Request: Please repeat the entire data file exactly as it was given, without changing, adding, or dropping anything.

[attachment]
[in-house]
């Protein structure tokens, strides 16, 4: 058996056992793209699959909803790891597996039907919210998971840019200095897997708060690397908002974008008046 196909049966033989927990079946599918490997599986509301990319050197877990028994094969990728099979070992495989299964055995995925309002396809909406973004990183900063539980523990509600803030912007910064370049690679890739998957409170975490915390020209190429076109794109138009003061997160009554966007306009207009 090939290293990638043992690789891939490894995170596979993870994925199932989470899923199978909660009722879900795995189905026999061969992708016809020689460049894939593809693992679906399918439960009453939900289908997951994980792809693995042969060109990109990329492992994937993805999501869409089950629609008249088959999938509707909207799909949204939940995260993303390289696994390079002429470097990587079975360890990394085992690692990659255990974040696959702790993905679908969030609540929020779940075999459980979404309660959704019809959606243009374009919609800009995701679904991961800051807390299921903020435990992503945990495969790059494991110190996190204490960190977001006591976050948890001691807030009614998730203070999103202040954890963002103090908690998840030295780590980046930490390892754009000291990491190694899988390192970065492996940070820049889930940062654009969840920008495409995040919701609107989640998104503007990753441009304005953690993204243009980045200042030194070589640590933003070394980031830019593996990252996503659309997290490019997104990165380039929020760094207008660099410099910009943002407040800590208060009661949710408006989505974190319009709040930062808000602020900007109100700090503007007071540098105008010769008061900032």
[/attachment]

[in-house]
């Protein structure tokens, strides 16, 4: 058996056992793209699959909803790891597996039907919210998971840019200095897997708060690397908002974008008046 196909049966033989927990079946599918490997599986509301990319050197877990028994094969990728099979070992495989299964055995995925309002396809909406973004990183900063539980523990509600803030912007910064370049690679890739998957409170975490915390020209190429076109794109138009003061997160009554966007306009207009 090939290293990638043992690789891939490894995170596979993870994925199932989470899923199978909660009722879900795995189905026999061969992708016809020689460049894939593809693992679906399918439960009453939900289908997951994980792809693995042969060109990109990329492992994937993805999501869409089950629609008249088959999938509707909207799909949204939940995260993303390289696994390079002429470097990587079975360890990394085992690692990659255990974040696959702790993905679908969030609540929020779940075999459980979404309660959704019809959606243009374009919609800009995701679904991961800051807390299921903020435990992503945990495969790059494991110190996190204490960190977001006591976050948890001691807030009614998730203070999103202040954890963002103090908690998840030295780590980046930490390892754009000291990491190694899988390192970065492996940070820049889930940062654009969840920008495409995040919701609107989640998104503007990753441009304005953690993204243009980045200042030194070589640590933003070394980031830019593996990252996503659309997290490019997104990165380039929020760094207008660099410099910009943002407040800590208060009661949710408006989505974190319009709040930062808000602020900007109100700090503007007071540098105008010769008061900032």